“Hamilton”: what one of the rare actors in the White series learned about the breed

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I asked myself the question while watching “Hamilton” on television this weekend. It was my second time to see the original cast. The first was in February 2016, where I was sitting alone at the Richard Rodgers Theater, fascinated and defeated.

I looked back at old Facebook memories and apparently posted that day, “They asked Hamilton, ‘Why are you writing like you’re running out of time?’ My response during the intermission of this America possibility show: Because we are. ”

It was then. Watching the musical last weekend, I couldn’t help but wonder if the time was right. This moment of civil protest, they say, is different because white people are mobilizing and recognizing their role in bringing us here and the work they still have to do.

I noticed the few white faces on stage and wondered if they could get a glimpse of what it was like to live the revolution that was “Hamilton”, what it means now and if they could have advice on what it means to be an ally for people of color.

So I turned to Thayne Jasperson, who plays Samuel Seabury – a loyalist to the British crown and rival to Alexander Hamilton – in the film version. Jasperson holds the distinction of being the only original actor still with the show, which, like Broadway, closed in mid-March due to the coronavirus.

I interviewed him by email and edited the conversation for clarity and length.

Let’s go back to the way you ended up in the original cast of “Hamilton”. Did you know that it would be a revolutionary hit for the diversity of the cast?

I had no idea what I was doing when I auditioned and then joined “Hamilton”. I remember the first day and this beautiful new vision of the Founding Fathers portrayed as humans of color.

At the first lab, on the Broadway ramp, I knew it would have an impact on humanity. It just got better from there.

How many white actors were in the original cast and in this version of the film?

On stage, it was two women, me and the king.

Let us explore to be among the “only”. Have you had this experience before “Hamilton?” “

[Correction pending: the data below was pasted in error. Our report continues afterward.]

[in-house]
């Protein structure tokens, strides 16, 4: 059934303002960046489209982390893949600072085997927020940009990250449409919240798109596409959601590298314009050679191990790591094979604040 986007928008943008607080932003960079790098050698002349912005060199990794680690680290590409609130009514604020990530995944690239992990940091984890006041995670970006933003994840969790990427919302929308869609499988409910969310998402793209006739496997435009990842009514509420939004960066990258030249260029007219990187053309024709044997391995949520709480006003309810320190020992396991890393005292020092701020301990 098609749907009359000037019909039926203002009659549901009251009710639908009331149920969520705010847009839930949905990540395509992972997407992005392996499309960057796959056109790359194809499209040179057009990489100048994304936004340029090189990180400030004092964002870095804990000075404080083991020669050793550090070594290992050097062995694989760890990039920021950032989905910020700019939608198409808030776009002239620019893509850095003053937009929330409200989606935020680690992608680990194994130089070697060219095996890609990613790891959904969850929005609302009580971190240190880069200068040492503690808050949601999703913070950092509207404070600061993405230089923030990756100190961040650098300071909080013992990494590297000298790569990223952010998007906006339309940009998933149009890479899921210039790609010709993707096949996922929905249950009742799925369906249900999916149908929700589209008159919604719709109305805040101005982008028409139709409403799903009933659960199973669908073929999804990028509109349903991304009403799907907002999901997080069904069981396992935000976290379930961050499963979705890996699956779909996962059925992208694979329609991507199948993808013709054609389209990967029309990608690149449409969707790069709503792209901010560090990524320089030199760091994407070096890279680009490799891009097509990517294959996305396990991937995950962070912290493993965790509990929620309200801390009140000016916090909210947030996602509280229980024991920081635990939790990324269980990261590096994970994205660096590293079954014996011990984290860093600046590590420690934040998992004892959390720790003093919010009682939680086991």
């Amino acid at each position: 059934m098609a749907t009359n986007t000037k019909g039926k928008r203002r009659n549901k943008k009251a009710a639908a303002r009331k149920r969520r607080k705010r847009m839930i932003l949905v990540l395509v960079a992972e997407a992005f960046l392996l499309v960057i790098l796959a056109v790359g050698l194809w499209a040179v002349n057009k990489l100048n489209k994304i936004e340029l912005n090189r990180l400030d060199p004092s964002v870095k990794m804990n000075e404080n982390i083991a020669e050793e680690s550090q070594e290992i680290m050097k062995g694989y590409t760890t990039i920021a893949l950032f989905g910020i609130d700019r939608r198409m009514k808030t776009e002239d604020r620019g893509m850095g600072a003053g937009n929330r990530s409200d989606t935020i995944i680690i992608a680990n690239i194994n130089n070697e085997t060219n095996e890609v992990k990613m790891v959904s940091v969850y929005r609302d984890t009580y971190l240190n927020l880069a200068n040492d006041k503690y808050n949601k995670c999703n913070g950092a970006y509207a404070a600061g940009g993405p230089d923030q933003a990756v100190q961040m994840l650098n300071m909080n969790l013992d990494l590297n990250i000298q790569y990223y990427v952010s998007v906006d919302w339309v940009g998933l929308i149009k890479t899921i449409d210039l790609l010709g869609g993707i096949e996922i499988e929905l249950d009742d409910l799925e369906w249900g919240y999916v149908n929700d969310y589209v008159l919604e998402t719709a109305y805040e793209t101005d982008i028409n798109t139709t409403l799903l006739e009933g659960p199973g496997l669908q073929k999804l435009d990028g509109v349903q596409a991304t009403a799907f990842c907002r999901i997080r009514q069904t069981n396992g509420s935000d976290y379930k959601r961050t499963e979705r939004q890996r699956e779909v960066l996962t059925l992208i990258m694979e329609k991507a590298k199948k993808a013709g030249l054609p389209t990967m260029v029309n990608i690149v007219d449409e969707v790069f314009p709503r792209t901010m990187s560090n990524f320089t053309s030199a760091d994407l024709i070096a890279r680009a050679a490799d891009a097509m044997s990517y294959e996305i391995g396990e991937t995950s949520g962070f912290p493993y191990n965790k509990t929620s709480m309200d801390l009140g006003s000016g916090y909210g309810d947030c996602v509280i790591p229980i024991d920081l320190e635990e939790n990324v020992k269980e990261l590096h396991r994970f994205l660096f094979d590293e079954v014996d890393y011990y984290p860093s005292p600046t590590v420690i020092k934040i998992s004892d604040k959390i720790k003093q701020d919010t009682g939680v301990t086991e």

I don’t know if I can fully understand what it means to be a human of color, or try to pretend that my relationships can even compare to the trials of racism.

Lin-Manuel Miranda, left, and Leslie Odom, Jr. in

For me, being “alone” in situations meant growing up in Wyoming and being bullied for my interest in the arts and my softer nature. I had friends and an ex-girlfriend who called me “fagot”. Whether I was or not, the emasculation took effect. I was also raised in a faith where being a bisexual man was not easily accepted.

I learn daily to embrace who I am, in all aspects and to share my voice.

How often was the breed discussed openly at work, behind the scenes, during rehearsals? How did you get involved and what did you learn in this process?

The breed was regularly discussed. I learned that I had become more ignorant than I had imagined. I found myself trying to understand, understand and develop an awareness of how I could support. It’s always a journey. I found my foot in my mouth several times while I was learning.

At the beginning, in 2014, we were in rehearsal. We sat outside for a lunch break and the discussion on racism in its current state followed. I was taken aback to hear how some of my friends, who are kind and loving people, spoke of multiple cases where they were profiled for their skin color while in areas, streets and streets. predominantly white quarters.

With “Hamilton”, I plunged into a whole new world of education: learning what my fellow actors, as human beings of color, are going through.

What weight does it have to be the only original actor still with the show?

I’m the last original actor from “Hamilton” on Broadway. If I am a pioneer in such a powerful show, I feel a duty to share, to learn and to find ways to make the world shine and raise awareness, in all possible ways.

A cyclist walks past a Black Lives Matter mural on June 19 in New York's SoHo neighborhood.

Have you read “White Fragility?” What reading or preparation did you do before or during this role?

I did not have the opportunity to read “White Fragility” in particular, but I did a lot of research on my character, Samuel Seabury. Also, in the six years I spent living and breathing the story of “Hamilton”, I understood why racism is so hard to speak for white men and women.

It’s awkward, yes. It can be uncomfortable and it can be humiliating because we all have so much work to do to close the gap.

Speaking as a white man, I believe that we can begin to dispel racism by opening up conversations within our own communities, whether small or large, even in our own homes.

No effort can be too big or too small for our brothers and sisters. I have as much room to grow on this aspect as on any other.

How is the film version coming out right now in America?

Isn’t that something beautiful ?! The fact that this show can manifest itself on a global scale, impacting the human spirit. Everyone connects to this show in a different way, ideally, leading us to the same goal.

Do you have any ideas about also playing King George III in the show and casting him as white?

For me, playing King George is an opportunity to portray a man with dementia, self-control and self-centered ideals. Opposition to … what we Americans are fighting for: our freedom, for one and for ALL. Together.

How about white people who fear losing their power or importance in the midst of Black Lives Matter?

Do not speak or know about the existence of racism – this delays the progress of equality.

James Baldwin said, “People are trapped in history and history is trapped in them. ”

Such depth to Baldwin’s statement. Now is the perfect time to release the traps and expand our minds to a brighter world.

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